Relapsing–remitting multiple sclerosis patients showed a significantly enhanced Th1 cell response compared to SPMS and PPMS, which contradicts the differences observed in IFN-γ levels. This apparent discrepancy can be explained by the production of this cytokine in cells other than Th1, i.e., CD8+ T cells and NK cells (27). Interestingly, the Th1/Th17 cell ratio was significantly skewed toward Th1 in CIS compared to RRMS, SPMS, PPMS, and HC.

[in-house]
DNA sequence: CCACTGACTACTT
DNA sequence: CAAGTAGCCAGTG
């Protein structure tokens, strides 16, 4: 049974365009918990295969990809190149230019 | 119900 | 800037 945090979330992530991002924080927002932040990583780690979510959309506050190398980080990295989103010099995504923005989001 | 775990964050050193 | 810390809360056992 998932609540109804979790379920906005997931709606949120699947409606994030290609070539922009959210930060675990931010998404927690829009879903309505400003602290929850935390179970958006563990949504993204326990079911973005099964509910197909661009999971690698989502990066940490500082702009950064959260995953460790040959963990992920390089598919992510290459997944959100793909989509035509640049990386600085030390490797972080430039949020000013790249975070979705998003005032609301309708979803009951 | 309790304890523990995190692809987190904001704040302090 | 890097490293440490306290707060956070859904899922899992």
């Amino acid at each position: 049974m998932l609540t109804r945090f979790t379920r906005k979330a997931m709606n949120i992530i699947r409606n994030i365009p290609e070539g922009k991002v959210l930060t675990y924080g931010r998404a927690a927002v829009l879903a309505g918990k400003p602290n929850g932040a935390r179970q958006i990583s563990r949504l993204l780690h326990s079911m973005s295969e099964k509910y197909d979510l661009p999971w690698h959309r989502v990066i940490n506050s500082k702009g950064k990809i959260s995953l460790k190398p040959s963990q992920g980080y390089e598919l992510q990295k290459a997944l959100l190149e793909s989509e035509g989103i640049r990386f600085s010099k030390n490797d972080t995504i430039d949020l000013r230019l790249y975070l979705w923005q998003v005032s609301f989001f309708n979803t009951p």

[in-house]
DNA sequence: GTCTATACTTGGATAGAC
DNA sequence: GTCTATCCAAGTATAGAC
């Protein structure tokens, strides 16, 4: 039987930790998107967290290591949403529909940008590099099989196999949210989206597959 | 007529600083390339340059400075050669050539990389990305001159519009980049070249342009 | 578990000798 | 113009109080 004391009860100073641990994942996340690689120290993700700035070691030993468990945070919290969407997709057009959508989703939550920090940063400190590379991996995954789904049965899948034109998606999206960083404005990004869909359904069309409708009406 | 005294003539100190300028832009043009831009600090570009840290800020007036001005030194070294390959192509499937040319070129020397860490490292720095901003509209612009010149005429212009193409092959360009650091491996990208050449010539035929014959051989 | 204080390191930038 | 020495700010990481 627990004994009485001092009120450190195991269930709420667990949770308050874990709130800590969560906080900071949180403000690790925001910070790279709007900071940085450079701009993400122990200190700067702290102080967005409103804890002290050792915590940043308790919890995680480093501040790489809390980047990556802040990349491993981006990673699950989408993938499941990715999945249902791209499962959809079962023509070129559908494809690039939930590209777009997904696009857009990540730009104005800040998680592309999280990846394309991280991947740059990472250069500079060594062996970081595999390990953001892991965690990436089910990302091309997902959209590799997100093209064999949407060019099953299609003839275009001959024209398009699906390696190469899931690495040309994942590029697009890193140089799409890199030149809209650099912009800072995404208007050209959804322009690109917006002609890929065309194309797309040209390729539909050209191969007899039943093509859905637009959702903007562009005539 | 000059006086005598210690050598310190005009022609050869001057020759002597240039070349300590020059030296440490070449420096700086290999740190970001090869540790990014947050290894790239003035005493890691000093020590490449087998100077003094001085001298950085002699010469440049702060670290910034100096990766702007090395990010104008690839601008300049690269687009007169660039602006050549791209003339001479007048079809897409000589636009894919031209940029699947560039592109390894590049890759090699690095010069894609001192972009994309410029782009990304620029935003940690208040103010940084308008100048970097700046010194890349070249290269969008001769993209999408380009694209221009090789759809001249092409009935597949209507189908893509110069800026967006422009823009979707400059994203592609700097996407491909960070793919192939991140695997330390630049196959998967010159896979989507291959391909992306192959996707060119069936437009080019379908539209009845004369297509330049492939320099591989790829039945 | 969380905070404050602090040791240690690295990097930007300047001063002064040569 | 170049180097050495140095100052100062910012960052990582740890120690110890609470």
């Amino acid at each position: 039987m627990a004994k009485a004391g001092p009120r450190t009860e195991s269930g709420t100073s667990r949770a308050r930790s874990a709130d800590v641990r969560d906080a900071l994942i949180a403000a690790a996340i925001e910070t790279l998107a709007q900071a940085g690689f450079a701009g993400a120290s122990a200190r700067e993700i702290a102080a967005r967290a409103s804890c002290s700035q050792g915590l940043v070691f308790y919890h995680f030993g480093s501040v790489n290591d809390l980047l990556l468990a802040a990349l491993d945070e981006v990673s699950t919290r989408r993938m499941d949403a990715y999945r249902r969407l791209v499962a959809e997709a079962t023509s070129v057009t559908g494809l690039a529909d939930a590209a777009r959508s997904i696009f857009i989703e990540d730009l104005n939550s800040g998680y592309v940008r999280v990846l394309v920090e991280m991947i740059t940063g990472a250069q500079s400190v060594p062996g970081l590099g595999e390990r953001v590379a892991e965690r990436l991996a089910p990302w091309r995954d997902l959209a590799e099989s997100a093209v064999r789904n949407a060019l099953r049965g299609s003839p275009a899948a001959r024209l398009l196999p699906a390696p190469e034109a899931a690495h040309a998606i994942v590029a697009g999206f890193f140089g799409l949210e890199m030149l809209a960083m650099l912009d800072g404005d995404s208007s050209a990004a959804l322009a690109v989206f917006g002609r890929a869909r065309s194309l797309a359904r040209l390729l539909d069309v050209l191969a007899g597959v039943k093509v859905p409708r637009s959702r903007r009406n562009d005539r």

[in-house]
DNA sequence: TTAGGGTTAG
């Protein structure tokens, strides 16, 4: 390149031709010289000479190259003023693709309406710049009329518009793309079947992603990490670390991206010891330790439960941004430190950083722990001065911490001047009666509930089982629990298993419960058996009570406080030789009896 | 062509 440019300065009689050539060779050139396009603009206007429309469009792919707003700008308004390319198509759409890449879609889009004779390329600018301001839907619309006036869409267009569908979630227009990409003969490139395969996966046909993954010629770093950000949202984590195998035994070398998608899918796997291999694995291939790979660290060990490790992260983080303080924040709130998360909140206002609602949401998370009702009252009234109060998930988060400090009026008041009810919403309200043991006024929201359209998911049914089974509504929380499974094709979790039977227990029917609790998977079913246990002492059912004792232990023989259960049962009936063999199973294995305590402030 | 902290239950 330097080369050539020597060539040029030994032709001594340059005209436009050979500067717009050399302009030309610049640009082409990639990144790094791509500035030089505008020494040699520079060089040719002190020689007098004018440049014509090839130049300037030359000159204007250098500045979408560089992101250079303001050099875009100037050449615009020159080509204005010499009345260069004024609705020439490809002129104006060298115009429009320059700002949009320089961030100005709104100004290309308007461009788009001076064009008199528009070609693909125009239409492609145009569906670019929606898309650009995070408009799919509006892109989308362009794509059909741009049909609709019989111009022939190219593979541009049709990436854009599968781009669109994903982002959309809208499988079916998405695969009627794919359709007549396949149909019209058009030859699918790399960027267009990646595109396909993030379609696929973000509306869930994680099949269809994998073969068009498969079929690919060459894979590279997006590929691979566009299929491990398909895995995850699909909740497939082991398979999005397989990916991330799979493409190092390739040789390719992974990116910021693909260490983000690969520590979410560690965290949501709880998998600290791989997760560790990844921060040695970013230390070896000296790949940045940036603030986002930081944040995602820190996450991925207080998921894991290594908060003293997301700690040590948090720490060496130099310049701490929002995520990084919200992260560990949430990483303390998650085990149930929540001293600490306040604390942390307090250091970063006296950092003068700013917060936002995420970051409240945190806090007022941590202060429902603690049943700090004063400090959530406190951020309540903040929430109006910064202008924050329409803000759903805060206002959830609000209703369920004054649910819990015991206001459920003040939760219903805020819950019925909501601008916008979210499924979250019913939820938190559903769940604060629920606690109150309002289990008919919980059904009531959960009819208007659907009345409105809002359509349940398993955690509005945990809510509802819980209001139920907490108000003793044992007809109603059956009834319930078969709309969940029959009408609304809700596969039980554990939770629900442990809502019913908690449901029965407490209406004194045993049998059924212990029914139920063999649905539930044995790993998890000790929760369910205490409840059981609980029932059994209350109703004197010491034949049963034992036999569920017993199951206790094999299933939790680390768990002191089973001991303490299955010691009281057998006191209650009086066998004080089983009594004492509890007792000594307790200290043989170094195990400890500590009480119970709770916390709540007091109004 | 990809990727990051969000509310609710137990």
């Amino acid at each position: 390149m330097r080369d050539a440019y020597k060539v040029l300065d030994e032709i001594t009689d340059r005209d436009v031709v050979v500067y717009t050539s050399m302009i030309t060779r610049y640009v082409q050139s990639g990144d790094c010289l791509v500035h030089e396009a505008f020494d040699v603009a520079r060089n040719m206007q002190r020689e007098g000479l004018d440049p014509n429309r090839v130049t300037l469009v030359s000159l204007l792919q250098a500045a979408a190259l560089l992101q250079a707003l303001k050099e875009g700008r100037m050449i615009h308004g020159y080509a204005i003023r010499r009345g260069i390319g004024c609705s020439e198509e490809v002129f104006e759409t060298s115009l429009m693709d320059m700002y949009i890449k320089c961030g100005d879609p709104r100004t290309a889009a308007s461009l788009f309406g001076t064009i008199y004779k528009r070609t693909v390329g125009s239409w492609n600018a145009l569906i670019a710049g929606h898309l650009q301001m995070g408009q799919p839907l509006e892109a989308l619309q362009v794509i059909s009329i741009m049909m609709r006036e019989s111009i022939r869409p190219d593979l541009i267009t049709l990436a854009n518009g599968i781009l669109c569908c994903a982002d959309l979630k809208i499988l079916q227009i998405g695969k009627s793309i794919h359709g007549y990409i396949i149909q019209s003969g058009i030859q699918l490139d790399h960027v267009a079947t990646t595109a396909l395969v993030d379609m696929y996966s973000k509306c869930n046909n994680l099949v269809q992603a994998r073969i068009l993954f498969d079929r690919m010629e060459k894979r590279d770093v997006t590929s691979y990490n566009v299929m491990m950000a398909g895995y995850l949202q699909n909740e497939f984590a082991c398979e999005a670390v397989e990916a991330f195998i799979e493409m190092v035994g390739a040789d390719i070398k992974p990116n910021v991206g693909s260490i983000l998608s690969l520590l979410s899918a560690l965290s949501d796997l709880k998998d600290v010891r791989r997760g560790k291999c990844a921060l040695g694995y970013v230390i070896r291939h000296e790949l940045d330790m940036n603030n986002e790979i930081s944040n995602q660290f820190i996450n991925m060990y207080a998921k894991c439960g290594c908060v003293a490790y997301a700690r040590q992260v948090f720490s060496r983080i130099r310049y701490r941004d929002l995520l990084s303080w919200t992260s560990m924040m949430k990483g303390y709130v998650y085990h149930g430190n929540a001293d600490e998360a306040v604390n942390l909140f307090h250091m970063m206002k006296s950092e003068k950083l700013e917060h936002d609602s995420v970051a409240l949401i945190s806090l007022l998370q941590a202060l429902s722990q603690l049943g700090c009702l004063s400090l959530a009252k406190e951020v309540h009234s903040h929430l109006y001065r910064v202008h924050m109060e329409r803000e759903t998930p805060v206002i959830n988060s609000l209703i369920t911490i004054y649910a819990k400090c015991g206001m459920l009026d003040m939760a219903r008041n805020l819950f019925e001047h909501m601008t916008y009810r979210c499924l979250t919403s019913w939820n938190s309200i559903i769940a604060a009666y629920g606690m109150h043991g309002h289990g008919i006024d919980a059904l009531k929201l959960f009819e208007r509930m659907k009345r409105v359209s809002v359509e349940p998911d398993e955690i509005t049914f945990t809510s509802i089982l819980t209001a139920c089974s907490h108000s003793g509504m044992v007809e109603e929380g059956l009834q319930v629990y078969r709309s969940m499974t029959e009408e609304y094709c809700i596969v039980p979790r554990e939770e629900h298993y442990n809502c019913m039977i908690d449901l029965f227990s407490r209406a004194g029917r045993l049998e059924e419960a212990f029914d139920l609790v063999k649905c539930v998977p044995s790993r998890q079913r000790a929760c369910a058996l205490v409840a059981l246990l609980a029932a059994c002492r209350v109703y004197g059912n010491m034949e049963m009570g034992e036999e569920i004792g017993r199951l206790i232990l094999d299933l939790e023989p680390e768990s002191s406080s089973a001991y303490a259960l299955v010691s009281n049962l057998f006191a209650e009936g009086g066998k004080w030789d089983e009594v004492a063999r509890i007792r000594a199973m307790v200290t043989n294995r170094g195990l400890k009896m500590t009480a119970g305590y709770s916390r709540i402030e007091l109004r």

Together, the evidence described earlier suggests that MS may evolve from a proportionally dominant Th1 to a Th17 response as the clinical course progresses from CIS to RRMS or to PPMS. In turn, the immune response in RRMS patients might polarize toward Th17 as they transition to a secondary progressive disease. Supporting this hypothesis, SPMS and PPMS patients were reported to have significantly decreased levels of IFN-γ mRNA compared to RRMS patients (28), whereas SPMS patients exhibited significantly higher levels of serum IL-17F (44), increased frequency of CD4+ROR+ T cells (indicative of a Th17 phenotype) (45), and enhanced IL-17-inducible myeloid factors (11), in comparison to RRMS patients. Furthermore, a very recent study reported significantly elevated levels of IFN-γ expression in Vδ1 T cells in recently diagnosed RRMS patients compared to HC. The same group reports that IL-17 and RORγt expressions were low in all T-cell subsets of new MS patients (46). In contrast, Frisullo et al. (17) found that the Th17 response might be more important early in MS while Th1 seemed to be involved both in the early phase and following relapses. However, based on the reported average levels of IFN-γ and IL-17, our estimation of the Th1/Th17 ratio would suggest a slight shift from Th1 to Th17 comparing CIS to RRMS and to SPMS. This shift toward a Th17-mediated immune response as disease naturally evolves to a progressive stage might be, in part, due to Th1 cells being more susceptible to apoptosis than Th17 cells (4749). However, this shift was not observed in relapsing–remitting or chronic monophasic mouse models (50), although studies measuring the Th1/Th17 ratio remain to be performed in experimental models mimicking the progression between MS phenotypes.